Fresh eggs and chemical-free meat are two good reasons to raise backyard birds. Keeping a small flock of chickens also provides plenty of nitrogen-rich manure for the garden and natural bug control for your yard.
Backyard chickens are common in rural areas, but chicken farming is becoming increasingly popular in urban areas. As a result, many city ordinances have amended laws that allow residential coops. Most ordinances dictate a maximum of six hens, no roosters, and require the chicken coop be 15 to 100 feet from the house. Some require permits. Check your local regulations.
Determine which breed to buy
Hundreds of chicken breeds exist. Some breeds are better for meat, others for eggs. Mail order poultry catalogs identify several breeds as “dual-purpose.” My experience has been that the meat from dual-purpose birds is inferior to meat from broilers.
Different chicken breeds lay different colors of eggs. Interesting fact: the color of a hen’s earlobes tells what color egg it lays. Although all egg colors taste the same and contain the same nutrition, a multicolored carton of brown, green, blue and white eggs has a beautiful effect. If you have an egg color preference, choose a breed of laying hen accordingly.
Best time to raise chicks
You can buy chicks through mail order any time of year, but if you plan to keep them outdoors, warm weather makes it easier to maintain a 90-95 degree environment the first week. After week one, gradually lower the temperature by five degrees for five weeks to help chicks acclimate to an average temperature of 70 degrees. Once chickens have traded their baby fluff for full feathers they do not need supplemental heat.
Chicks live their first 8-10 weeks of life in a brooder box. If you are only raising a few hens, you can use a large cardboard box as your brooder. Hang a 250 watt heat lamp a safe distance from the cardboard edges to achieve a temperature of 90-95 degrees. Fill the box with bedding, chick feed and fresh water. I add powdered electrolytes to their water for the first week of life to help chicks recover from transit and maintain hydration.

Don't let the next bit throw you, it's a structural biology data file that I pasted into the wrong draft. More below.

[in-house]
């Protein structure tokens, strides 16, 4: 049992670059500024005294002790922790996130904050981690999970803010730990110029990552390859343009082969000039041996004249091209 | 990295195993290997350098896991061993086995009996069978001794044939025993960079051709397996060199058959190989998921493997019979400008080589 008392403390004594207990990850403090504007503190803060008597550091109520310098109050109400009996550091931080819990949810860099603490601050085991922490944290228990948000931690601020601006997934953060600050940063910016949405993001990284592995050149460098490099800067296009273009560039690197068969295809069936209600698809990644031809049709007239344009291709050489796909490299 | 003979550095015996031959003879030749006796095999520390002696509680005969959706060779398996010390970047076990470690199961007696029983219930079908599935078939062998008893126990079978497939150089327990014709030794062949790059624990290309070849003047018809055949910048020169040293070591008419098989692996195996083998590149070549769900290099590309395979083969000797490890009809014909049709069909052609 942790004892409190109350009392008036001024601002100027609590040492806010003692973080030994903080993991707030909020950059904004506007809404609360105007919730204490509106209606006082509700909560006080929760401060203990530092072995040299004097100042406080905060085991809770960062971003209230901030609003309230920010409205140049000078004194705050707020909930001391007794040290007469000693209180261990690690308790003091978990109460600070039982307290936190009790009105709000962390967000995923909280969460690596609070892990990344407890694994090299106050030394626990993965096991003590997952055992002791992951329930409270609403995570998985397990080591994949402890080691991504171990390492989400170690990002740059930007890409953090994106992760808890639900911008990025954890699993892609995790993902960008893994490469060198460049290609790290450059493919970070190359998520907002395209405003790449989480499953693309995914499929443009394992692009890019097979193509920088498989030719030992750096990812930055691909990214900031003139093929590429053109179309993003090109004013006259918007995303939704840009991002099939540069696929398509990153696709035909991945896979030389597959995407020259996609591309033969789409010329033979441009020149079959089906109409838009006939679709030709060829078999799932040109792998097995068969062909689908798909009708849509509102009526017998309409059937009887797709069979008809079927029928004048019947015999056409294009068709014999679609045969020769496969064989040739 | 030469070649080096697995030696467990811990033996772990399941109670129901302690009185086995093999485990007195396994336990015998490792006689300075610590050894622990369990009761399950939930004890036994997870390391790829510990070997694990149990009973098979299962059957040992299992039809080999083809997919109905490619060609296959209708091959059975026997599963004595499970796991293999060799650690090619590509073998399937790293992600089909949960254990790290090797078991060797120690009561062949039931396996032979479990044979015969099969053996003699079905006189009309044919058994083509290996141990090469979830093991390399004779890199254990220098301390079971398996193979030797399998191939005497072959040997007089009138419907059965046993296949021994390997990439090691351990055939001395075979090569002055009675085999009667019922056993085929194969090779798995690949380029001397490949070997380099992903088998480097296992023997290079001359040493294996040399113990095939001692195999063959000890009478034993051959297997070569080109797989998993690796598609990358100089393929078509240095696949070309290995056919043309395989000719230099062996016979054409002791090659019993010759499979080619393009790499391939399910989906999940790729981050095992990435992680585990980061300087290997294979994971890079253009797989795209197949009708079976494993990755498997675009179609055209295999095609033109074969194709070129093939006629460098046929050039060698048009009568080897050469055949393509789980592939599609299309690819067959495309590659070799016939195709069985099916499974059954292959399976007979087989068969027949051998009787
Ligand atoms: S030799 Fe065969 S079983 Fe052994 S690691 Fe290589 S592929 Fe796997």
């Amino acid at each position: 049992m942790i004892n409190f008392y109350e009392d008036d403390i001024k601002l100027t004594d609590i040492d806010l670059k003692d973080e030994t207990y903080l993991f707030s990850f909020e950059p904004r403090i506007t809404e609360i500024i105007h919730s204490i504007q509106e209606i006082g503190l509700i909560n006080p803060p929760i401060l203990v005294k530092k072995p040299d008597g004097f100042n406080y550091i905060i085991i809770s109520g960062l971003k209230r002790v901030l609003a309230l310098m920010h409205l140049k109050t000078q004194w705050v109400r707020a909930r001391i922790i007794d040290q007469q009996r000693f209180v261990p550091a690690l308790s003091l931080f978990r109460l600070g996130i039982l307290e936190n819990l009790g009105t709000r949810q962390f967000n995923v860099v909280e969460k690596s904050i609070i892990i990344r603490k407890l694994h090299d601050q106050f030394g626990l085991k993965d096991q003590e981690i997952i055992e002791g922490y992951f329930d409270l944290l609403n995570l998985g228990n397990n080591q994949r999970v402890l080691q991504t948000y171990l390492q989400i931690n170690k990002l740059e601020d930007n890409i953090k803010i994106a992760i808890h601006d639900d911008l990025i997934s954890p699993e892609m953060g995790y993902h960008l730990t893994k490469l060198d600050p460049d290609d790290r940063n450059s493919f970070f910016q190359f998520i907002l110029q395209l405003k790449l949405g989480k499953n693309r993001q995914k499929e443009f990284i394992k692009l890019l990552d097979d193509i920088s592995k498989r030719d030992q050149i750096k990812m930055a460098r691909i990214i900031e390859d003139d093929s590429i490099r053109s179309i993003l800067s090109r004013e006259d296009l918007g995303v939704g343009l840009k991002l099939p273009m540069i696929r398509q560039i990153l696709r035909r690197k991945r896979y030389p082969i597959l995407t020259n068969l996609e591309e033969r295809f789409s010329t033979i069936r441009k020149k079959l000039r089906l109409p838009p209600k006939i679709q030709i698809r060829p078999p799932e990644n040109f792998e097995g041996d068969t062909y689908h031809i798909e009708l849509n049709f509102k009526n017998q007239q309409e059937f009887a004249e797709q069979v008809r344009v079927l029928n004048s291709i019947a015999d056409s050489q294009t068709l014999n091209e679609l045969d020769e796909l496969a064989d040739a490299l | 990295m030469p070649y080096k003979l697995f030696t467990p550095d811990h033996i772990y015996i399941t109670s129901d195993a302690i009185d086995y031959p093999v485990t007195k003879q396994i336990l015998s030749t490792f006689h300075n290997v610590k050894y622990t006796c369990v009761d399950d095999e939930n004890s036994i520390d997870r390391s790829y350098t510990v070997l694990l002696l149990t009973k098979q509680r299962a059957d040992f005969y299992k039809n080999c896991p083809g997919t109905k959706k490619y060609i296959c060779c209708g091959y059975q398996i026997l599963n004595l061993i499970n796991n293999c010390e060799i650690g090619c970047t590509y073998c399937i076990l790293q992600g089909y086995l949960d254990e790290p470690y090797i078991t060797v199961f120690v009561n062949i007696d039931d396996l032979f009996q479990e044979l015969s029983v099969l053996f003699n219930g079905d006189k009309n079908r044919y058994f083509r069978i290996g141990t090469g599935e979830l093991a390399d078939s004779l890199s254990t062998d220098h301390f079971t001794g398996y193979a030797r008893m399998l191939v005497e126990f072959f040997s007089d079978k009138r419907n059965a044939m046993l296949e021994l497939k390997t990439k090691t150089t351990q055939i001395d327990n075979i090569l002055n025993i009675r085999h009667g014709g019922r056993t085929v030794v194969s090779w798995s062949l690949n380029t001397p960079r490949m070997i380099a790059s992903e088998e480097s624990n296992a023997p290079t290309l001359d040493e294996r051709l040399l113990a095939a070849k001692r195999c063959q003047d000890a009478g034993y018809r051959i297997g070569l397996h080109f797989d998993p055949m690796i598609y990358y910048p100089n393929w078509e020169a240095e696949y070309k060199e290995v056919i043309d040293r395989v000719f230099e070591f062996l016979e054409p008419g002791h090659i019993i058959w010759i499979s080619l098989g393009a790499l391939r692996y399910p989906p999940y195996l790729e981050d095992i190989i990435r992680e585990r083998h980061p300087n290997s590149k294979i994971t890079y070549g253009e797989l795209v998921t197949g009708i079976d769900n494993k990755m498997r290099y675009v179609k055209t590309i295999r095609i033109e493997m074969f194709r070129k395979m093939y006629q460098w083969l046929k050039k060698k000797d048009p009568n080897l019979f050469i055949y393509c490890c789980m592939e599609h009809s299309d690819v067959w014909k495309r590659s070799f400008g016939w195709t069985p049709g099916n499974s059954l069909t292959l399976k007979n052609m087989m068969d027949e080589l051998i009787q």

An average laying hen requires only 1.5 sq. ft. of indoor space and 8 sq. ft. outdoors. My free range chickens enjoy much more. Factory farmed chickens are given much less. If your space is limited, consider mini Bantam breeds that require only 1 sq. ft. of indoor space and 4 sq. ft. outdoors.
People fashion creative coops out of everything from old car frames to discarded playhouses. If you’d like a look at my coop check it out here.
Whatever shape coop you design, it is necessary to include a roost and nesting boxes. Fourteen hours of light each day and good ventilation are critical to keeping layers healthy and productive. Food, water and clean bedding make the coop a home-sweet-home for chickens.
Hens start to lay eggs when they are 20-25 weeks old. They reach peak production at one year old. The amount of eggs laid decreases every year thereafter. Chickens can live over 10 years, but a typical natural lifespan is closer to five years.
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